An impending adventure looms shortly — tackling 300-odd kilometres on the Alps 2 Ocean Cycle Trail. This somewhat daunting prospect has required a concerted effort to reacquaint myself with the bicycle — gathering dust in the garage! Weather, wind, flat tyres, too busy, too tired — pathetic excuses really.
Saying yes to a friend's invitation to cycle from Mt Cook to Oamaru seemed hasty at the time. The e-bike was the deal breaker. It did however, spark the need for some urgent practice; pressing the pedal and get the heart pumping.
Since starting in earnest after New Year, I have discovered several salutary points. There are far more people pedalling around my way these days. Papamoa's burgeoning growth has a lot to do with it, of course. Dedicated cycle ways have also made an impact — recreational cyclists sharing waterway tracks with walkers, joggers and dog owners.
Then there are the lycra-clad roadies — constantly in training for one event or another — plying the 20-something kilometre stretch down Papamoa Beach Rd. Thankfully, it leaves the non-purists alone to putter beside the pukekos in their own time — e-bikes an obvious choice for many.
Tauranga has gone to great lengths to get people on bikes. Cycle routes and nature trails are everywhere — paths and commuter routes gradually being constructed in a network that will eventually link Waihi Beach in the north to Maketu in the east.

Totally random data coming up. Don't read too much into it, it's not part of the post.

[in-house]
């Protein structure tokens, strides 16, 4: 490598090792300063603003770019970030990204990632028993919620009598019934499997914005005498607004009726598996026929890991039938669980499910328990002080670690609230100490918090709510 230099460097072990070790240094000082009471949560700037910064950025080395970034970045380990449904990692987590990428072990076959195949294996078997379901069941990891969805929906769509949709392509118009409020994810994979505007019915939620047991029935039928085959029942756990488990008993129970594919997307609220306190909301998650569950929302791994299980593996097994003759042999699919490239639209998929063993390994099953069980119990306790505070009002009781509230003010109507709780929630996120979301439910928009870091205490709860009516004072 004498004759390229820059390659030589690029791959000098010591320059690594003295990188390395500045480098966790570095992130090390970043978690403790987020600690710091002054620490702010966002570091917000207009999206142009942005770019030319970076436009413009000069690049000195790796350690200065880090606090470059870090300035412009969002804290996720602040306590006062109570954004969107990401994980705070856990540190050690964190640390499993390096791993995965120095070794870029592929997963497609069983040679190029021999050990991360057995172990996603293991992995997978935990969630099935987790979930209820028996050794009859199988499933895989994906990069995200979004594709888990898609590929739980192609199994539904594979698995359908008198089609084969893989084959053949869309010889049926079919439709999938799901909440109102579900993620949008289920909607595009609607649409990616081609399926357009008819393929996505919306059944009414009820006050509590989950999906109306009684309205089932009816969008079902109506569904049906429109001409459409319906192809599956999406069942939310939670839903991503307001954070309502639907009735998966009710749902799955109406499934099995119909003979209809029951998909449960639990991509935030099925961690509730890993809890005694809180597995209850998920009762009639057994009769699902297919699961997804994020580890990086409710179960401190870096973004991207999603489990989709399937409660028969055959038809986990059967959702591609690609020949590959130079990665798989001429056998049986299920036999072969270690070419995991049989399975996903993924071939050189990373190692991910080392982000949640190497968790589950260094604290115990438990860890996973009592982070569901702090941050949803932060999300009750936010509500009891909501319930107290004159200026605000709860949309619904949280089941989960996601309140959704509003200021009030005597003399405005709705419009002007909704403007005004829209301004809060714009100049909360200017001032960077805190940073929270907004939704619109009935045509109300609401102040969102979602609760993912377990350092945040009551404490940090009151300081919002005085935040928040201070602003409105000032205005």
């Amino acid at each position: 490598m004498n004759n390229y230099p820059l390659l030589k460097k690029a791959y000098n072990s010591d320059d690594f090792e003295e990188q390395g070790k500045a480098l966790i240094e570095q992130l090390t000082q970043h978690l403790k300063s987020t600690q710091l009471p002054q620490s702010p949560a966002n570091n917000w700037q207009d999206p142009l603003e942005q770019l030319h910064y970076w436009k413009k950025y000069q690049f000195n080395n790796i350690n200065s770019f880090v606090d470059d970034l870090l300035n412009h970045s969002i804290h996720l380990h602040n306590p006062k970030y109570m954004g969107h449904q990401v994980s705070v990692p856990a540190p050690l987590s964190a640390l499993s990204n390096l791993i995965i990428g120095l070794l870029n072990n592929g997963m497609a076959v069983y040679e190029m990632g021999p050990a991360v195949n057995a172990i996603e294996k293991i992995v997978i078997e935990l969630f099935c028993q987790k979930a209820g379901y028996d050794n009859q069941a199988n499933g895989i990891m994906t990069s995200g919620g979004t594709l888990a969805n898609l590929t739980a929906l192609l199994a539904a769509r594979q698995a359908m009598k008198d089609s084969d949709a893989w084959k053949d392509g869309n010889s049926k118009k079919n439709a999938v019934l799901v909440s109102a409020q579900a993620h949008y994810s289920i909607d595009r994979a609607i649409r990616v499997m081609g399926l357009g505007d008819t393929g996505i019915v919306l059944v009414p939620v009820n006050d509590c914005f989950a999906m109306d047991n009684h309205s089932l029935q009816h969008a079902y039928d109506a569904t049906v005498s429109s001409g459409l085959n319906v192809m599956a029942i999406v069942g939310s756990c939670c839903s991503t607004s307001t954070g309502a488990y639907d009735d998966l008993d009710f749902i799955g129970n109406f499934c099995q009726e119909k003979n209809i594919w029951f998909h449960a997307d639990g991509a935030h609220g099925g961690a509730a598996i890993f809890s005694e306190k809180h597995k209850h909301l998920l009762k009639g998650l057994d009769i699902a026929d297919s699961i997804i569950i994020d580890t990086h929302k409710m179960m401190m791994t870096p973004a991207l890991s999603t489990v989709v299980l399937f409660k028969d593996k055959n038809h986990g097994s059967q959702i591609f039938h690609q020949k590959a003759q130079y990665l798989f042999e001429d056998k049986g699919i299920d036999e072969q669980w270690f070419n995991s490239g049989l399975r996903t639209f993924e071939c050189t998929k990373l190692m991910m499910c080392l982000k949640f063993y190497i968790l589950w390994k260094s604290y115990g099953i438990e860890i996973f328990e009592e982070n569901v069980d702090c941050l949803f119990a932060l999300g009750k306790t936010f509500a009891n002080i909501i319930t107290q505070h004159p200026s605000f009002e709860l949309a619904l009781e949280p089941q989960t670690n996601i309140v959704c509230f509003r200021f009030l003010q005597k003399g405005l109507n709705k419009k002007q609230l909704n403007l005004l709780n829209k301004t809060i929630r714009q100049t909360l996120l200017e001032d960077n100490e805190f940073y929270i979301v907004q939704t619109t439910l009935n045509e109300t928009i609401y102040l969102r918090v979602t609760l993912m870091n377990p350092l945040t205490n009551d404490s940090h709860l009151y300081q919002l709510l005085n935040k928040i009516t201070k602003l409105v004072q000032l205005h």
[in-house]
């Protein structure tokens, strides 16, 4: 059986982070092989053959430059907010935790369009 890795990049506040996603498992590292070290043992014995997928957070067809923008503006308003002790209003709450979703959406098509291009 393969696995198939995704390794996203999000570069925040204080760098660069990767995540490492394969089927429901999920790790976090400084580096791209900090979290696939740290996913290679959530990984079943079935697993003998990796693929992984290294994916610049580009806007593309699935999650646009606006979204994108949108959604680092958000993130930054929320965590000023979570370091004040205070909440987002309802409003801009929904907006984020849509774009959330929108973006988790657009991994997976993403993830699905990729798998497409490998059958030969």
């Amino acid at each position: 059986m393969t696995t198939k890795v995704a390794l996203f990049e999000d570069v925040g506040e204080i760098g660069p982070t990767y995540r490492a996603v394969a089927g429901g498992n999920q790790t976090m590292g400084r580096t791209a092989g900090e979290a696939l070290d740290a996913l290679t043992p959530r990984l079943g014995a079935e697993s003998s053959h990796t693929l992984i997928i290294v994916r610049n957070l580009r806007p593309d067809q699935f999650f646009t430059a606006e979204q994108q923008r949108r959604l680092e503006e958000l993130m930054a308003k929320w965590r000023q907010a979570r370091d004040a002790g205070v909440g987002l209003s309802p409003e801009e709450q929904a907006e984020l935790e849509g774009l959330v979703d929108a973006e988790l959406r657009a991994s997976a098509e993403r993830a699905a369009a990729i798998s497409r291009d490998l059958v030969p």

Hawke's Bay was one of cycling's earliest advocates — almost 200km of trails now running throughout the region. From estuary loops around Napier's re-invented wharf hub, to winery rides and landscapes such as Te Mata Peak and Cape Kidnappers — Hawke's Bay has proven how an entire tourism and hospitality industry can thrive around cycling.
New Zealand's great cycle trails arguably began the love affair in this country, though cycling has long been a tourism attraction in the likes of France. Hawke's Bay's Barbara Grieve has run cycling holidays there for more than 20 years. I have undertaken two — the Charente region and southern province of Languedoc.
I have also knocked off the Otago Rail Trail — a feat I hadn't even considered, until a former colleague put it out there. Despite head winds and hills, the sense of achievement was euphoric. Having never cycled since school days; the weary adage — 'it's just like riding a bike' — does help explain the learned activity of muscle memory.
A bit of balance helps. Gear co-ordination is a knack. After that, it's tally ho really — apart from head winds — unlikely in the land of the long white cloud, sadly.
Which makes me realise e-bikes are no longer a fad, a phase, or naf gizmo for fops. They have introduced an entire new market to cycling. Dare I suggest, even given many old-timers a fresh lease on life. While out one Saturday and sensing I was about to be overtaken, I was relieved it was by an e-bike. Catching our breath, the 77-year-old said it had renewed his zest for life; probably saved it.
I will be the baby in my group of 70-somethings — e-bikes prerequisites for the terrain we will tackle. Not Mt Cook mind you — just checking it out — along with some of New Zealand's most spectacular scenery. It's only the longest, continuous cycle trail in the country. Note the website info: 'This is not a rail trail, but a cycle trail with hills, corners, loose surfaces and mixed gradients. Bike fitness a requirement!'
How hard can it be — on an e-bike? Suffice to say, while I am doing the hard yards — self-steaming in my urgent build-up — I am already a convert.